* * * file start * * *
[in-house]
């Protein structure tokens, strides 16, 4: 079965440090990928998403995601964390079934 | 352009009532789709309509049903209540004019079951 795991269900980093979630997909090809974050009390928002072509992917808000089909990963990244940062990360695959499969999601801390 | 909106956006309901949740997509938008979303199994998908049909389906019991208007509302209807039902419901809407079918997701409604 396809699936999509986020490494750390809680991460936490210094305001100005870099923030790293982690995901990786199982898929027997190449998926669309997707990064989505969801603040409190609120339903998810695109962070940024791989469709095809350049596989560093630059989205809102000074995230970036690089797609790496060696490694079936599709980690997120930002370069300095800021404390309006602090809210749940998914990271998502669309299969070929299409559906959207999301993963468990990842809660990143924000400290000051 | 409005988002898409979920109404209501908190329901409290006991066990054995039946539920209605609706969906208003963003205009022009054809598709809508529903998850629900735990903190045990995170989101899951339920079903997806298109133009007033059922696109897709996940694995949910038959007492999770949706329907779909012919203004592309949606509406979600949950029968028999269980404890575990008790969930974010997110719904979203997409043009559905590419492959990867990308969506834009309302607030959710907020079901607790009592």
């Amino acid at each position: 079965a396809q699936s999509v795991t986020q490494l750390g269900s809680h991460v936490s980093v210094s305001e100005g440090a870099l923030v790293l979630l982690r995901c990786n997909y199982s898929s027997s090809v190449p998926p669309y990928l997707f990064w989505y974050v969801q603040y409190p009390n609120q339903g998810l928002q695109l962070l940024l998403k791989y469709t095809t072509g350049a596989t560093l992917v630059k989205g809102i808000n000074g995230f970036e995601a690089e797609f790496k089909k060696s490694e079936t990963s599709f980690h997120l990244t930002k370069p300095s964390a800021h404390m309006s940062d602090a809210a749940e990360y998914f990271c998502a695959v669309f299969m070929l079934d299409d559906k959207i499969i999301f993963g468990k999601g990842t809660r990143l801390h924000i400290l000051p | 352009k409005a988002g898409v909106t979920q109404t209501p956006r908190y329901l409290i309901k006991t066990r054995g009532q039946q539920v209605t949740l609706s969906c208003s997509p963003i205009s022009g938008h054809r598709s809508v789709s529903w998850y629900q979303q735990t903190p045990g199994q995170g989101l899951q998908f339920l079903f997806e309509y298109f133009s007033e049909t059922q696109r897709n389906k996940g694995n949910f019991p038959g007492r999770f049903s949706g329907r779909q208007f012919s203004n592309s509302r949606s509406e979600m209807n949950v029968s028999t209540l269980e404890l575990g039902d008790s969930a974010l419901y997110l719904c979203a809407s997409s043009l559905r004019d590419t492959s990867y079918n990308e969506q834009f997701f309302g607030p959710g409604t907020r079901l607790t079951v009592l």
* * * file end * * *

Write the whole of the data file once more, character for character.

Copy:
[in-house]
């Protein structure tokens, strides 16, 4: 079965440090990928998403995601964390079934 | 352009009532789709309509049903209540004019079951 795991269900980093979630997909090809974050009390928002072509992917808000089909990963990244940062990360695959499969999601801390 | 909106956006309901949740997509938008979303199994998908049909389906019991208007509302209807039902419901809407079918997701409604 396809699936999509986020490494750390809680991460936490210094305001100005870099923030790293982690995901990786199982898929027997190449998926669309997707990064989505969801603040409190609120339903998810695109962070940024791989469709095809350049596989560093630059989205809102000074995230970036690089797609790496060696490694079936599709980690997120930002370069300095800021404390309006602090809210749940998914990271998502669309299969070929299409559906959207999301993963468990990842809660990143924000400290000051 | 409005988002898409979920109404209501908190329901409290006991066990054995039946539920209605609706969906208003963003205009022009054809598709809508529903998850629900735990903190045990995170989101899951339920079903997806298109133009007033059922696109897709996940694995949910038959007492999770949706329907779909012919203004592309949606509406979600949950029968028999269980404890575990008790969930974010997110719904979203997409043009559905590419492959990867990308969506834009309302607030959710907020079901607790009592």
């Amino acid at each position: 079965a396809q699936s999509v795991t986020q490494l750390g269900s809680h991460v936490s980093v210094s305001e100005g440090a870099l923030v790293l979630l982690r995901c990786n997909y199982s898929s027997s090809v190449p998926p669309y990928l997707f990064w989505y974050v969801q603040y409190p009390n609120q339903g998810l928002q695109l962070l940024l998403k791989y469709t095809t072509g350049a596989t560093l992917v630059k989205g809102i808000n000074g995230f970036e995601a690089e797609f790496k089909k060696s490694e079936t990963s599709f980690h997120l990244t930002k370069p300095s964390a800021h404390m309006s940062d602090a809210a749940e990360y998914f990271c998502a695959v669309f299969m070929l079934d299409d559906k959207i499969i999301f993963g468990k999601g990842t809660r990143l801390h924000i400290l000051p | 352009k409005a988002g898409v909106t979920q109404t209501p956006r908190y329901l409290i309901k006991t066990r054995g009532q039946q539920v209605t949740l609706s969906c208003s997509p963003i205009s022009g938008h054809r598709s809508v789709s529903w998850y629900q979303q735990t903190p045990g199994q995170g989101l899951q998908f339920l079903f997806e309509y298109f133009s007033e049909t059922q696109r897709n389906k996940g694995n949910f019991p038959g007492r999770f049903s949706g329907r779909q208007f012919s203004n592309s509302r949606s509406e979600m209807n949950v029968s028999t209540l269980e404890l575990g039902d008790s969930a974010l419901y997110l719904c979203a809407s997409s043009l559905r004019d590419t492959s990867y079918n990308e969506q834009f997701f309302g607030p959710g409604t907020r079901l607790t079951v009592l």